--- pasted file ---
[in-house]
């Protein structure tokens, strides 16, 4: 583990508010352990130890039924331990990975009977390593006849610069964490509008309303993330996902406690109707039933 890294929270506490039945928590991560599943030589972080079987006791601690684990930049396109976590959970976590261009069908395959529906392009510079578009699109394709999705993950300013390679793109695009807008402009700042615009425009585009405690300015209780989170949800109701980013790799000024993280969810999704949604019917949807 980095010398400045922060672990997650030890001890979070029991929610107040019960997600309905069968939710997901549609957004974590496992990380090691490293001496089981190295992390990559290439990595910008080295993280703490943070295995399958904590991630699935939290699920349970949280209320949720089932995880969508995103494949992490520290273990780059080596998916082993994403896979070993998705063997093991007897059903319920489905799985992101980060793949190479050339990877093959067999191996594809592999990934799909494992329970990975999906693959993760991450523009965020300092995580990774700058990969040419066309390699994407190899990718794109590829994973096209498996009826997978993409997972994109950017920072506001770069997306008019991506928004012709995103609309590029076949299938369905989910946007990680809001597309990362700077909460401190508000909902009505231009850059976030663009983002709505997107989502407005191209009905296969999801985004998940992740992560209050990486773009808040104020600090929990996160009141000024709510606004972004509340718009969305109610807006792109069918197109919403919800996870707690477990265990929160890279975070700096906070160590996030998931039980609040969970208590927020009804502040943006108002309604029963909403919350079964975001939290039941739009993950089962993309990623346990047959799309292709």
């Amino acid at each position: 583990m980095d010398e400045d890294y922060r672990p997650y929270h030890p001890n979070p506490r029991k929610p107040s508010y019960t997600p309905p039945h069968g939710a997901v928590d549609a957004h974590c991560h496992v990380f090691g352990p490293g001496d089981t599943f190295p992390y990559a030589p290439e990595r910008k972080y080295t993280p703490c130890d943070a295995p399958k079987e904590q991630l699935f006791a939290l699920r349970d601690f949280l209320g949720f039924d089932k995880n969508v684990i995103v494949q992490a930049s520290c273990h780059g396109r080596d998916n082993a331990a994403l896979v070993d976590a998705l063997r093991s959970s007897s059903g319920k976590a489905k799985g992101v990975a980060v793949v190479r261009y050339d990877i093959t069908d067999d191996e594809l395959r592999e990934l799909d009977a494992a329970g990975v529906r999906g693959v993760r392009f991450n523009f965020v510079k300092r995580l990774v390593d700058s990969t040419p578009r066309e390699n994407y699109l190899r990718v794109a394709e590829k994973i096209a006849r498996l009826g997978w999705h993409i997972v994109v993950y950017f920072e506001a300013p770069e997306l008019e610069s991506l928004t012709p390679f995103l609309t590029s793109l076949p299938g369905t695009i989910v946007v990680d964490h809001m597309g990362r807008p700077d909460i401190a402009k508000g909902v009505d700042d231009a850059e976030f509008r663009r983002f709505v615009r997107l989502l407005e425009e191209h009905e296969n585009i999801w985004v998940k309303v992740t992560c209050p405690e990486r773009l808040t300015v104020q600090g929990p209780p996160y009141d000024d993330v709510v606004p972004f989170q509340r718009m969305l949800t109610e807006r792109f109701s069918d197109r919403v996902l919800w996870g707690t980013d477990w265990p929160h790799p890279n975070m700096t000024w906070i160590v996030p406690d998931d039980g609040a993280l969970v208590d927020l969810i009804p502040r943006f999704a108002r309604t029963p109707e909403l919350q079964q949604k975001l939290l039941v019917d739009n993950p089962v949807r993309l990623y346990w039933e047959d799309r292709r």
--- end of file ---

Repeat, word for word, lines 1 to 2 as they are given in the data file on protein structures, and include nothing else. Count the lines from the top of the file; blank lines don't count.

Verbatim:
[in-house]
């Protein structure tokens, strides 16, 4: 583990508010352990130890039924331990990975009977390593006849610069964490509008309303993330996902406690109707039933 890294929270506490039945928590991560599943030589972080079987006791601690684990930049396109976590959970976590261009069908395959529906392009510079578009699109394709999705993950300013390679793109695009807008402009700042615009425009585009405690300015209780989170949800109701980013790799000024993280969810999704949604019917949807 980095010398400045922060672990997650030890001890979070029991929610107040019960997600309905069968939710997901549609957004974590496992990380090691490293001496089981190295992390990559290439990595910008080295993280703490943070295995399958904590991630699935939290699920349970949280209320949720089932995880969508995103494949992490520290273990780059080596998916082993994403896979070993998705063997093991007897059903319920489905799985992101980060793949190479050339990877093959067999191996594809592999990934799909494992329970990975999906693959993760991450523009965020300092995580990774700058990969040419066309390699994407190899990718794109590829994973096209498996009826997978993409997972994109950017920072506001770069997306008019991506928004012709995103609309590029076949299938369905989910946007990680809001597309990362700077909460401190508000909902009505231009850059976030663009983002709505997107989502407005191209009905296969999801985004998940992740992560209050990486773009808040104020600090929990996160009141000024709510606004972004509340718009969305109610807006792109069918197109919403919800996870707690477990265990929160890279975070700096906070160590996030998931039980609040969970208590927020009804502040943006108002309604029963909403919350079964975001939290039941739009993950089962993309990623346990047959799309292709």